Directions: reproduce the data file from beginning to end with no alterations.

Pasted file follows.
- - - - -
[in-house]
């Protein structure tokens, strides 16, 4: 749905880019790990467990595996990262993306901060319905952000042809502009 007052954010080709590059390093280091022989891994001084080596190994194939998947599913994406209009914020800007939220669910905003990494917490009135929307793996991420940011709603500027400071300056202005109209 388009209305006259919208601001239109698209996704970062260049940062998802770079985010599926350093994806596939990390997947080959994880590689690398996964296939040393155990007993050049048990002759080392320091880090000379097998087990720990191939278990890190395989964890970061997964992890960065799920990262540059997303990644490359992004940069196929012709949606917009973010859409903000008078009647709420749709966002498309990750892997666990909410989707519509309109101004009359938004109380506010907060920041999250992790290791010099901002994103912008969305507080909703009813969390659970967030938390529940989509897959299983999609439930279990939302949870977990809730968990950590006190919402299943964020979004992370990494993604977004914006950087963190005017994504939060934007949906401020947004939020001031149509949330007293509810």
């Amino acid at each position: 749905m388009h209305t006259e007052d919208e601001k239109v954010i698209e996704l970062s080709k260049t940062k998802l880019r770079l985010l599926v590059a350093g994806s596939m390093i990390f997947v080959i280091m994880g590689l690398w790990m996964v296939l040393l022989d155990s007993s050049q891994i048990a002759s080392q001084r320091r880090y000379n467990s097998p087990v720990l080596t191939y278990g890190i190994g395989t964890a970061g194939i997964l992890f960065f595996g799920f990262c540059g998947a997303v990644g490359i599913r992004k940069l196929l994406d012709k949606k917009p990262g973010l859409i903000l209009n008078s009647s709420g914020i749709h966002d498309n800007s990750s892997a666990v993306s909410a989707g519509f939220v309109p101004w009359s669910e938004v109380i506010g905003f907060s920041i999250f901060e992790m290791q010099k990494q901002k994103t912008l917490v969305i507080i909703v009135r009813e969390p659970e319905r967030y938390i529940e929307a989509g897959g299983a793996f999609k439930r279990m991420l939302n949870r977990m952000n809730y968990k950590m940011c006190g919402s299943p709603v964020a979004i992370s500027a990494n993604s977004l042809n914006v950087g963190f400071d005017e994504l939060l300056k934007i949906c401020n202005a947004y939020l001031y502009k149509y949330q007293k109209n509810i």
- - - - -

[in-house]
């Protein structure tokens, strides 16, 4: 749905880019790990467990595996990262993306901060319905952000042809502009 007052954010080709590059390093280091022989891994001084080596190994194939998947599913994406209009914020800007939220669910905003990494917490009135929307793996991420940011709603500027400071300056202005109209 388009209305006259919208601001239109698209996704970062260049940062998802770079985010599926350093994806596939990390997947080959994880590689690398996964296939040393155990007993050049048990002759080392320091880090000379097998087990720990191939278990890190395989964890970061997964992890960065799920990262540059997303990644490359992004940069196929012709949606917009973010859409903000008078009647709420749709966002498309990750892997666990909410989707519509309109101004009359938004109380506010907060920041999250992790290791010099901002994103912008969305507080909703009813969390659970967030938390529940989509897959299983999609439930279990939302949870977990809730968990950590006190919402299943964020979004992370990494993604977004914006950087963190005017994504939060934007949906401020947004939020001031149509949330007293509810």
């Amino acid at each position: 749905m388009h209305t006259e007052d919208e601001k239109v954010i698209e996704l970062s080709k260049t940062k998802l880019r770079l985010l599926v590059a350093g994806s596939m390093i990390f997947v080959i280091m994880g590689l690398w790990m996964v296939l040393l022989d155990s007993s050049q891994i048990a002759s080392q001084r320091r880090y000379n467990s097998p087990v720990l080596t191939y278990g890190i190994g395989t964890a970061g194939i997964l992890f960065f595996g799920f990262c540059g998947a997303v990644g490359i599913r992004k940069l196929l994406d012709k949606k917009p990262g973010l859409i903000l209009n008078s009647s709420g914020i749709h966002d498309n800007s990750s892997a666990v993306s909410a989707g519509f939220v309109p101004w009359s669910e938004v109380i506010g905003f907060s920041i999250f901060e992790m290791q010099k990494q901002k994103t912008l917490v969305i507080i909703v009135r009813e969390p659970e319905r967030y938390i529940e929307a989509g897959g299983a793996f999609k439930r279990m991420l939302n949870r977990m952000n809730y968990k950590m940011c006190g919402s299943p709603v964020a979004i992370s500027a990494n993604s977004l042809n914006v950087g963190f400071d005017e994504l939060l300056k934007i949906c401020n202005a947004y939020l001031y502009k149509y949330q007293k109209n509810i």